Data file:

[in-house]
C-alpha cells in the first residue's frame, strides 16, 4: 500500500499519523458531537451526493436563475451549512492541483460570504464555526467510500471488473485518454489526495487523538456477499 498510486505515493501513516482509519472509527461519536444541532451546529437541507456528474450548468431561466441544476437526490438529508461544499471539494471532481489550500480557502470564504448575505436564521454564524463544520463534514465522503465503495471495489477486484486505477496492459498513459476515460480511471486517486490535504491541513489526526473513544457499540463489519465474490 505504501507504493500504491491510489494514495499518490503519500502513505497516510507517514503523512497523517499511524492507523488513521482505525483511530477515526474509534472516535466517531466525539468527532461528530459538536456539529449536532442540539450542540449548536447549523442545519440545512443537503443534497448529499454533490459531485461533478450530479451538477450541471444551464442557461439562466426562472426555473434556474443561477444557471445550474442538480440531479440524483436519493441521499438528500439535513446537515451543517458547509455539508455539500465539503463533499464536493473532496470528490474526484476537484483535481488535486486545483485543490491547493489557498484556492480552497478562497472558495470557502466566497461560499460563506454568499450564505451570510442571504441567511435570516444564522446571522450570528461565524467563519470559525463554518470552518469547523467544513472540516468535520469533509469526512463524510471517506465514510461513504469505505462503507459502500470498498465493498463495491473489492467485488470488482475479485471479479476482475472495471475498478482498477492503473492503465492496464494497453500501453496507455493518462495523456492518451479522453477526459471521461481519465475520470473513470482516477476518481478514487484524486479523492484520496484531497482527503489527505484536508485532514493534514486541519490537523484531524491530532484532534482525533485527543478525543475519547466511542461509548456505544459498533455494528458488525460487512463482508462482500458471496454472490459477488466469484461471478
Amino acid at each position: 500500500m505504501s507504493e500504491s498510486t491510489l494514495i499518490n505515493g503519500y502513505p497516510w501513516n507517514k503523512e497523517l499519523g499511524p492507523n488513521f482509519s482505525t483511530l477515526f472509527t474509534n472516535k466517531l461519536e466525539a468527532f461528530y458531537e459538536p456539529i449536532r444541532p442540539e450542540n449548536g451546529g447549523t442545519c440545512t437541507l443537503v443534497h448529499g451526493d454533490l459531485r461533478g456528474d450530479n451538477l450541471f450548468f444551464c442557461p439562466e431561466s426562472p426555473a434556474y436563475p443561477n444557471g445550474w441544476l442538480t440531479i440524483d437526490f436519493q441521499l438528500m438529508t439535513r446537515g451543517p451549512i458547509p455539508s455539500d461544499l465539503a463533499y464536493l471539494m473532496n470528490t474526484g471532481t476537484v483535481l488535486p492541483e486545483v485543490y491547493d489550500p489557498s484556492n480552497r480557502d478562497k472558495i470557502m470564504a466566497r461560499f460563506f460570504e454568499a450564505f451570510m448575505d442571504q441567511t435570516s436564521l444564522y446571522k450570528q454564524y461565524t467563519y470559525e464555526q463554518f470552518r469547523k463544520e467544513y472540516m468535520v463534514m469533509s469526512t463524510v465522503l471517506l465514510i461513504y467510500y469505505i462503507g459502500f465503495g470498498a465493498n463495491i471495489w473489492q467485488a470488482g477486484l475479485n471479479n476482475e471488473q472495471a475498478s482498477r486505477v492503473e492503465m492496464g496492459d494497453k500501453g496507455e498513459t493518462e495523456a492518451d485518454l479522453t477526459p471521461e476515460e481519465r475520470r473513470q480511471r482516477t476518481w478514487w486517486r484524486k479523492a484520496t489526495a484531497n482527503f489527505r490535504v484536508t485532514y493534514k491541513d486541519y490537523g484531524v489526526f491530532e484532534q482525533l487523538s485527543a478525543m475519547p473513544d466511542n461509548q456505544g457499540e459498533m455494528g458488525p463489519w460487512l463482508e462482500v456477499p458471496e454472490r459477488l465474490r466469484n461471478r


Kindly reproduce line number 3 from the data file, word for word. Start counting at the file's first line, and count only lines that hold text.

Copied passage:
Amino acid at each position: 500500500m505504501s507504493e500504491s498510486t491510489l494514495i499518490n505515493g503519500y502513505p497516510w501513516n507517514k503523512e497523517l499519523g499511524p492507523n488513521f482509519s482505525t483511530l477515526f472509527t474509534n472516535k466517531l461519536e466525539a468527532f461528530y458531537e459538536p456539529i449536532r444541532p442540539e450542540n449548536g451546529g447549523t442545519c440545512t437541507l443537503v443534497h448529499g451526493d454533490l459531485r461533478g456528474d450530479n451538477l450541471f450548468f444551464c442557461p439562466e431561466s426562472p426555473a434556474y436563475p443561477n444557471g445550474w441544476l442538480t440531479i440524483d437526490f436519493q441521499l438528500m438529508t439535513r446537515g451543517p451549512i458547509p455539508s455539500d461544499l465539503a463533499y464536493l471539494m473532496n470528490t474526484g471532481t476537484v483535481l488535486p492541483e486545483v485543490y491547493d489550500p489557498s484556492n480552497r480557502d478562497k472558495i470557502m470564504a466566497r461560499f460563506f460570504e454568499a450564505f451570510m448575505d442571504q441567511t435570516s436564521l444564522y446571522k450570528q454564524y461565524t467563519y470559525e464555526q463554518f470552518r469547523k463544520e467544513y472540516m468535520v463534514m469533509s469526512t463524510v465522503l471517506l465514510i461513504y467510500y469505505i462503507g459502500f465503495g470498498a465493498n463495491i471495489w473489492q467485488a470488482g477486484l475479485n471479479n476482475e471488473q472495471a475498478s482498477r486505477v492503473e492503465m492496464g496492459d494497453k500501453g496507455e498513459t493518462e495523456a492518451d485518454l479522453t477526459p471521461e476515460e481519465r475520470r473513470q480511471r482516477t476518481w478514487w486517486r484524486k479523492a484520496t489526495a484531497n482527503f489527505r490535504v484536508t485532514y493534514k491541513d486541519y490537523g484531524v489526526f491530532e484532534q482525533l487523538s485527543a478525543m475519547p473513544d466511542n461509548q456505544g457499540e459498533m455494528g458488525p463489519w460487512l463482508e462482500v456477499p458471496e454472490r459477488l465474490r466469484n461471478r